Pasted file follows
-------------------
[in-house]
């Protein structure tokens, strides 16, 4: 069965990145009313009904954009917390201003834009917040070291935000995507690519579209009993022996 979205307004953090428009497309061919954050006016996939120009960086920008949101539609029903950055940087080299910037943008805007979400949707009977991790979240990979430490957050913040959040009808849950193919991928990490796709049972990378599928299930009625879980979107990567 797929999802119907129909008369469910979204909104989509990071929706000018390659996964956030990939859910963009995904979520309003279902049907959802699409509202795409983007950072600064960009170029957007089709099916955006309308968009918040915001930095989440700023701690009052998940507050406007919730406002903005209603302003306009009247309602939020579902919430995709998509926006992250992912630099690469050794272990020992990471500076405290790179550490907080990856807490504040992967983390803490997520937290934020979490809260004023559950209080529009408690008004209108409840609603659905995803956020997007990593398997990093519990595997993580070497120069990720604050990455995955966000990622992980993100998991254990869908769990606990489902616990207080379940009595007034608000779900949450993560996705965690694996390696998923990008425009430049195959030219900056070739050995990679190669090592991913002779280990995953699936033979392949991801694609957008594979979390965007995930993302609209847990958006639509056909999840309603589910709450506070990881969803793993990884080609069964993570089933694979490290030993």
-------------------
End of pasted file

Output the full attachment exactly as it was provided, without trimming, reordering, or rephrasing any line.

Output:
[in-house]
């Protein structure tokens, strides 16, 4: 069965990145009313009904954009917390201003834009917040070291935000995507690519579209009993022996 979205307004953090428009497309061919954050006016996939120009960086920008949101539609029903950055940087080299910037943008805007979400949707009977991790979240990979430490957050913040959040009808849950193919991928990490796709049972990378599928299930009625879980979107990567 797929999802119907129909008369469910979204909104989509990071929706000018390659996964956030990939859910963009995904979520309003279902049907959802699409509202795409983007950072600064960009170029957007089709099916955006309308968009918040915001930095989440700023701690009052998940507050406007919730406002903005209603302003306009009247309602939020579902919430995709998509926006992250992912630099690469050794272990020992990471500076405290790179550490907080990856807490504040992967983390803490997520937290934020979490809260004023559950209080529009408690008004209108409840609603659905995803956020997007990593398997990093519990595997993580070497120069990720604050990455995955966000990622992980993100998991254990869908769990606990489902616990207080379940009595007034608000779900949450993560996705965690694996390696998923990008425009430049195959030219900056070739050995990679190669090592991913002779280990995953699936033979392949991801694609957008594979979390965007995930993302609209847990958006639509056909999840309603589910709450506070990881969803793993990884080609069964993570089933694979490290030993």